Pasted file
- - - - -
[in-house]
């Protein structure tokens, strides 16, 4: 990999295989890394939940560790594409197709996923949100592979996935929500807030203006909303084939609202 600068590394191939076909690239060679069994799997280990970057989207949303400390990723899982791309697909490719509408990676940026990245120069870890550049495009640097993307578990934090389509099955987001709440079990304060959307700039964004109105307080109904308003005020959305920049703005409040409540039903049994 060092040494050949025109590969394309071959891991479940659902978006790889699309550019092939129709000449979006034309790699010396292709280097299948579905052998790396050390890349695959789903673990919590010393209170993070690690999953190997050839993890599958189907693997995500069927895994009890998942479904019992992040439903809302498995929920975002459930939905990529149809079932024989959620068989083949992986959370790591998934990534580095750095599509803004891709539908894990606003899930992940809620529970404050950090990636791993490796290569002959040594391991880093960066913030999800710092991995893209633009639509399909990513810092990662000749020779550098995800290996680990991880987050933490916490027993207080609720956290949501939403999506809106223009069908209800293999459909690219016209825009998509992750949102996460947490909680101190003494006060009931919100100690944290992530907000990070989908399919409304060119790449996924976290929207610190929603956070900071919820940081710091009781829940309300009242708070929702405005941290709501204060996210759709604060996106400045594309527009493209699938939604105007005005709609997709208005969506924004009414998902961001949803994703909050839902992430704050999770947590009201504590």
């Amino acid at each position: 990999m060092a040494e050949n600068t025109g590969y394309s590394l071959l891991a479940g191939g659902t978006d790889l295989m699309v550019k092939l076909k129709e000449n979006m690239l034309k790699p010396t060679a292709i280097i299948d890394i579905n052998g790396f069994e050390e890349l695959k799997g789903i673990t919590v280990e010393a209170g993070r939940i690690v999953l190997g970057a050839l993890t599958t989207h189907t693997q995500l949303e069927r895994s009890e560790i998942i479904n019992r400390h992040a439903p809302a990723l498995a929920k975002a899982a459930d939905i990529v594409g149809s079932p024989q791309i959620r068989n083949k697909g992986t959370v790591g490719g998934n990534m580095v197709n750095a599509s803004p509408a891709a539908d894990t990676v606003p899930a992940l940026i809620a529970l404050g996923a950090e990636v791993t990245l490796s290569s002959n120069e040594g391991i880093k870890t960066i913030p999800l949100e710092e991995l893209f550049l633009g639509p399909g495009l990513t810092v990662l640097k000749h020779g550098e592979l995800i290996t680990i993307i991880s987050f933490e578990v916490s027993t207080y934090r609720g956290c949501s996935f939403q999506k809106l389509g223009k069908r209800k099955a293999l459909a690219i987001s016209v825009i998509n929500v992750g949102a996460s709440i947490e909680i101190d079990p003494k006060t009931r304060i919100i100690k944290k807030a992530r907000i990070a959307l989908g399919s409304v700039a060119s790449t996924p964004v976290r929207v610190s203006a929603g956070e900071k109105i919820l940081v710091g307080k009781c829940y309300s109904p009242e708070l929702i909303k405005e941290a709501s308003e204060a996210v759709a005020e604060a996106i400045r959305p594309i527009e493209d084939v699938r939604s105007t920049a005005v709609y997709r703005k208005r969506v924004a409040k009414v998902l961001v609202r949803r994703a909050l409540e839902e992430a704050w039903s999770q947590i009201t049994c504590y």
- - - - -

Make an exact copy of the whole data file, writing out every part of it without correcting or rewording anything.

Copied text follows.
[in-house]
């Protein structure tokens, strides 16, 4: 990999295989890394939940560790594409197709996923949100592979996935929500807030203006909303084939609202 600068590394191939076909690239060679069994799997280990970057989207949303400390990723899982791309697909490719509408990676940026990245120069870890550049495009640097993307578990934090389509099955987001709440079990304060959307700039964004109105307080109904308003005020959305920049703005409040409540039903049994 060092040494050949025109590969394309071959891991479940659902978006790889699309550019092939129709000449979006034309790699010396292709280097299948579905052998790396050390890349695959789903673990919590010393209170993070690690999953190997050839993890599958189907693997995500069927895994009890998942479904019992992040439903809302498995929920975002459930939905990529149809079932024989959620068989083949992986959370790591998934990534580095750095599509803004891709539908894990606003899930992940809620529970404050950090990636791993490796290569002959040594391991880093960066913030999800710092991995893209633009639509399909990513810092990662000749020779550098995800290996680990991880987050933490916490027993207080609720956290949501939403999506809106223009069908209800293999459909690219016209825009998509992750949102996460947490909680101190003494006060009931919100100690944290992530907000990070989908399919409304060119790449996924976290929207610190929603956070900071919820940081710091009781829940309300009242708070929702405005941290709501204060996210759709604060996106400045594309527009493209699938939604105007005005709609997709208005969506924004009414998902961001949803994703909050839902992430704050999770947590009201504590």
């Amino acid at each position: 990999m060092a040494e050949n600068t025109g590969y394309s590394l071959l891991a479940g191939g659902t978006d790889l295989m699309v550019k092939l076909k129709e000449n979006m690239l034309k790699p010396t060679a292709i280097i299948d890394i579905n052998g790396f069994e050390e890349l695959k799997g789903i673990t919590v280990e010393a209170g993070r939940i690690v999953l190997g970057a050839l993890t599958t989207h189907t693997q995500l949303e069927r895994s009890e560790i998942i479904n019992r400390h992040a439903p809302a990723l498995a929920k975002a899982a459930d939905i990529v594409g149809s079932p024989q791309i959620r068989n083949k697909g992986t959370v790591g490719g998934n990534m580095v197709n750095a599509s803004p509408a891709a539908d894990t990676v606003p899930a992940l940026i809620a529970l404050g996923a950090e990636v791993t990245l490796s290569s002959n120069e040594g391991i880093k870890t960066i913030p999800l949100e710092e991995l893209f550049l633009g639509p399909g495009l990513t810092v990662l640097k000749h020779g550098e592979l995800i290996t680990i993307i991880s987050f933490e578990v916490s027993t207080y934090r609720g956290c949501s996935f939403q999506k809106l389509g223009k069908r209800k099955a293999l459909a690219i987001s016209v825009i998509n929500v992750g949102a996460s709440i947490e909680i101190d079990p003494k006060t009931r304060i919100i100690k944290k807030a992530r907000i990070a959307l989908g399919s409304v700039a060119s790449t996924p964004v976290r929207v610190s203006a929603g956070e900071k109105i919820l940081v710091g307080k009781c829940y309300s109904p009242e708070l929702i909303k405005e941290a709501s308003e204060a996210v759709a005020e604060a996106i400045r959305p594309i527009e493209d084939v699938r939604s105007t920049a005005v709609y997709r703005k208005r969506v924004a409040k009414v998902l961001v609202r949803r994703a909050l409540e839902e992430a704050w039903s999770q947590i009201t049994c504590y």